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In ‘Magpie Murders,’ double plots double the mystery

Who killed Alan Conway, and where is the last chapter to his final crime novel? Both puzzles need solving in Anthony Horowitz’s engaging adaptation of his 2016 novel.

Lesley Manville in "Magpie Murders" on "Masterpiece."Bernard Walsh/Eleventh Hour Films

There’s a mystery story within a mystery story in this new PBS “Masterpiece” miniseries, which makes it a twodunit, or, if you prefer, a whodunem.

Either way, “Magpie Murders” is an entertaining puzzle of a show whose two parallel but intertwined plots satisfy and, at moments, amuse, as they offer a clever meta-look at the whodunit genre. The prolific writer Anthony Horowitz, of “Foyle’s War” and “Midsomer Murders,” has adapted his own novel beautifully, so that his intricate conceit unfolds effortlessly across six episodes.

In the present tense, “Magpie Murders,” which premieres Sunday at 9 p.m. on GBH 2, is about the suspicious death of a famous, wealthy, and pompous crime author, Alan Conway (Conleth Hill, Varys on “Game of Thrones”). His Agatha Christie-like novels revolve around the cases of a 1950s private investigator named Atticus Pünd, who’s always at least one step ahead of everyone else. The reading public loves Pünd, a German gentleman whose small eyes seem to see right through to the truth of the matter. Conway, though, has highbrow aspirations, and he is quite done with the detective.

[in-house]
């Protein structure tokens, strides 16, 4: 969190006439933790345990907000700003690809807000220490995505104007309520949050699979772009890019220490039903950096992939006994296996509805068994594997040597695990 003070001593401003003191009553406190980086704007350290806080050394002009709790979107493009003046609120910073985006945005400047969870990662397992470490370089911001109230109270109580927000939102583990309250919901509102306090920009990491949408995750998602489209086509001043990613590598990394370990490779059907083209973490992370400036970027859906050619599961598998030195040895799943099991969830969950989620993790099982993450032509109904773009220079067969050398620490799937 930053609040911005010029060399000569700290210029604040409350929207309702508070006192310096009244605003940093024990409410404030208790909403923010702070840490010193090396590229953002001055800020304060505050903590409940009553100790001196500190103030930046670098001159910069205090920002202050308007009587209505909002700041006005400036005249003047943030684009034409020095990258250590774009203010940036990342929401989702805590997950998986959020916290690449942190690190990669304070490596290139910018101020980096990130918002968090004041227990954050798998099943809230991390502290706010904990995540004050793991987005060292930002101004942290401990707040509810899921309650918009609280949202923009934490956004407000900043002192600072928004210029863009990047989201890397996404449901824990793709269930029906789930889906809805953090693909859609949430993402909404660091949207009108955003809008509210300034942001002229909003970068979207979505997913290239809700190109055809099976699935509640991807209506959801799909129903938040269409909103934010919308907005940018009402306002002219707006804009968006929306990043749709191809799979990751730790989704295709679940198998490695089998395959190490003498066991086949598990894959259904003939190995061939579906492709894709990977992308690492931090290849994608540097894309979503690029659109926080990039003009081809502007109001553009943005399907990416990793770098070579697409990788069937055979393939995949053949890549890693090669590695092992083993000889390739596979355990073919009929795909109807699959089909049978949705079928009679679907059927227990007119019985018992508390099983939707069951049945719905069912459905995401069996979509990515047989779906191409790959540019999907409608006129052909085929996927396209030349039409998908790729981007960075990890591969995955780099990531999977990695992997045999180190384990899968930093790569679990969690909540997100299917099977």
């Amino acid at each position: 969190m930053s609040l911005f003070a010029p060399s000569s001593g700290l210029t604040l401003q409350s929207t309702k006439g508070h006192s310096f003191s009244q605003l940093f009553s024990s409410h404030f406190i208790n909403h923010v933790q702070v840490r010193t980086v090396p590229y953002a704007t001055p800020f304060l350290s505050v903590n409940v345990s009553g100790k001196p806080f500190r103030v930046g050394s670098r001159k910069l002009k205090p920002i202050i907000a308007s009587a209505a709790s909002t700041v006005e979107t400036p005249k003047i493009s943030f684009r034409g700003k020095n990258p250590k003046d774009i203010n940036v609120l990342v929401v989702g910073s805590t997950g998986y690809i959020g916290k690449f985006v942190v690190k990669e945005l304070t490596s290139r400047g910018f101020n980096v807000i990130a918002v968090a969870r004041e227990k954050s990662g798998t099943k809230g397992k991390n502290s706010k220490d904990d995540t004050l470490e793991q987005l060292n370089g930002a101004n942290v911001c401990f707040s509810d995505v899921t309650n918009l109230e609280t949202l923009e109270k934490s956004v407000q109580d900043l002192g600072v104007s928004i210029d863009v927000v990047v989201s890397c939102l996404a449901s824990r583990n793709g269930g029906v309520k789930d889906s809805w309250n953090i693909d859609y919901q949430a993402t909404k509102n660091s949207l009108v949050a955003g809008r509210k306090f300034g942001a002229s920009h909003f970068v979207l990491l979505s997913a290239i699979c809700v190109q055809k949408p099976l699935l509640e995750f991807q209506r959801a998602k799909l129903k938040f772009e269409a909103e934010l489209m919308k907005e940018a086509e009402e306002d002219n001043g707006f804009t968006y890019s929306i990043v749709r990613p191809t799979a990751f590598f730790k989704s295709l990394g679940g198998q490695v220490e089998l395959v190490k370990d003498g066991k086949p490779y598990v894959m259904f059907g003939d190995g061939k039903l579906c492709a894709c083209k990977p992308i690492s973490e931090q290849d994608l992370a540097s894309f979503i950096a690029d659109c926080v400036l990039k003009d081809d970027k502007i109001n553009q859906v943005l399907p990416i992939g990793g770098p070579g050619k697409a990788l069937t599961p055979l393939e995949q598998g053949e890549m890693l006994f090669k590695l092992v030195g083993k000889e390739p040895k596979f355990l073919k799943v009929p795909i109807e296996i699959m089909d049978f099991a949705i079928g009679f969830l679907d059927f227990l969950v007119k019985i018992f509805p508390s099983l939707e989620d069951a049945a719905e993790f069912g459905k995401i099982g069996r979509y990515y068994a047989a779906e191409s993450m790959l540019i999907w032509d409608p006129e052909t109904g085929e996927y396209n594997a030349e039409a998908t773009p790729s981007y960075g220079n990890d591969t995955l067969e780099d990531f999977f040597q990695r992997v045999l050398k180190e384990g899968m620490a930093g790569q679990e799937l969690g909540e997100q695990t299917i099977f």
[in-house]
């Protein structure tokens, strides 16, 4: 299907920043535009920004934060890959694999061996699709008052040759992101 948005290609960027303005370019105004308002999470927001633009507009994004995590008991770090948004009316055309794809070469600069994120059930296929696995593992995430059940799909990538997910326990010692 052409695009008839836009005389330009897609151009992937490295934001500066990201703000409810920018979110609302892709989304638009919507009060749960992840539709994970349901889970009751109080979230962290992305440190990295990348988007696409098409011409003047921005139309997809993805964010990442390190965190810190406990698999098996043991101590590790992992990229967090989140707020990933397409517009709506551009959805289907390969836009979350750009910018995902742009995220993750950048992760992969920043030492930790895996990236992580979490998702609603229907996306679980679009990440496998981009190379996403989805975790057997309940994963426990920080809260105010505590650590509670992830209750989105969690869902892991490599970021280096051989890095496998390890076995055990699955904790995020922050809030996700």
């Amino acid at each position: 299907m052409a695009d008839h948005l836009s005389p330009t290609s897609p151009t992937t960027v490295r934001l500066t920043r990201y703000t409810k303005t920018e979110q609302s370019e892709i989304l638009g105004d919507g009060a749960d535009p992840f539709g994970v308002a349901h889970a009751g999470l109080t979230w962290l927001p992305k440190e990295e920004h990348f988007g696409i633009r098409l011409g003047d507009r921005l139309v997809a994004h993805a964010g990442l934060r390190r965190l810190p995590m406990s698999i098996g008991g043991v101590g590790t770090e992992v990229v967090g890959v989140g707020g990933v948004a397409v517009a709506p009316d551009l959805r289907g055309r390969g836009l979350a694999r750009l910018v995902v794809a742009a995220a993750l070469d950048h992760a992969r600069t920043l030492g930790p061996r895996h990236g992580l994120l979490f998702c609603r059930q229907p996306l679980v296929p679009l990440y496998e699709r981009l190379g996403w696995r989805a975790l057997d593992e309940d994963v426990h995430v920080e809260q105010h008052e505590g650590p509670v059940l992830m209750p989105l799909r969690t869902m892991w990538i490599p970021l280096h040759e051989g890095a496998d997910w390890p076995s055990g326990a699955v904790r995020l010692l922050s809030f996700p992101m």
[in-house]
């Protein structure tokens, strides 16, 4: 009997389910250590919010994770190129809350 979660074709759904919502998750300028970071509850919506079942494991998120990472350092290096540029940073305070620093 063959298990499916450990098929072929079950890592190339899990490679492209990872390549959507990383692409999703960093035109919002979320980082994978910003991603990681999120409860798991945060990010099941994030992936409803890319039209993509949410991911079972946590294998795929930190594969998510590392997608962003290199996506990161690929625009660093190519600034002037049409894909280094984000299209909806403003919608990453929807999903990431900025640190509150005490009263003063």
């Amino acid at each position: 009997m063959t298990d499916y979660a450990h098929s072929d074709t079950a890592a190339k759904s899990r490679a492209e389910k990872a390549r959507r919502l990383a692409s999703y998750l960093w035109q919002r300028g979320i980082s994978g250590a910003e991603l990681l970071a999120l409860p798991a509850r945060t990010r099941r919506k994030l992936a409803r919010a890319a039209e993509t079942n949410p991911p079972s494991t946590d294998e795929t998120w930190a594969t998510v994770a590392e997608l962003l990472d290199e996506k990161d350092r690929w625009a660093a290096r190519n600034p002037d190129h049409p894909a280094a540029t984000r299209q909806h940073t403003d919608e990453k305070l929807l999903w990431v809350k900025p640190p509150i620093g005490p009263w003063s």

Just before his death, Conway turns in his final Pünd novel to his publishing house, including his editor, Lesley Manville’s Susan Ryeland. But the manuscript appears to be missing the final chapter, which, in a whodunit, is essential. Without the denouement, Susan notes, a whodunit is useless, all setup with no climax. And so Susan embarks on a search for that final chapter, touching base with Conway’s friends and family along the way, and in the process she finds herself also on a search for Conway’s killer.


As this story develops, Susan is reading Conway’s book, and we see its Pünd story develop, too. The series toggles between the two, from Susan’s investigation to Pünd’s, from the 2020s to the 1950s. In the book, Pund, played by Tim McMullan (“Foyle’s War”), is trying to solve at least one murder, the murder of the much disliked Sir Magnus Pye, possibly more. There’s a chance that the book may contain clues about the fate of its author, and Susan is alert to that possibility. Meanwhile, her own life is getting complicated; she has been invited to accept a new and more powerful job, her estranged father is ill, and her boyfriend has an unpleasant surprise for her.


Unlike most of the crime shows we see these days, “Magpie Murders” is light — both well-lit and not ponderous — and it’s not trying to dredge up the worst of human nature or trigger an existential crisis. It’s a “Masterpiece” mystery, and so it’s easy to watch, not least of all thanks to the always engaging Manville and a game cast, some of whom appear in both time frames. It’s good, twisty fun.


Starring: Lesley Manville, Conleth Hill, Tim McMullan, Andreas Logothetis, Daniel Mays, Pippa Haywood, Matthew Beard, Karen Westwood, Harry Lawtey, Dorothy Atkinson

On: GBH 2

Sunday night, 9-10

Matthew Gilbert can be reached at matthew.gilbert@globe.com. Follow him on Twitter @MatthewGilbert.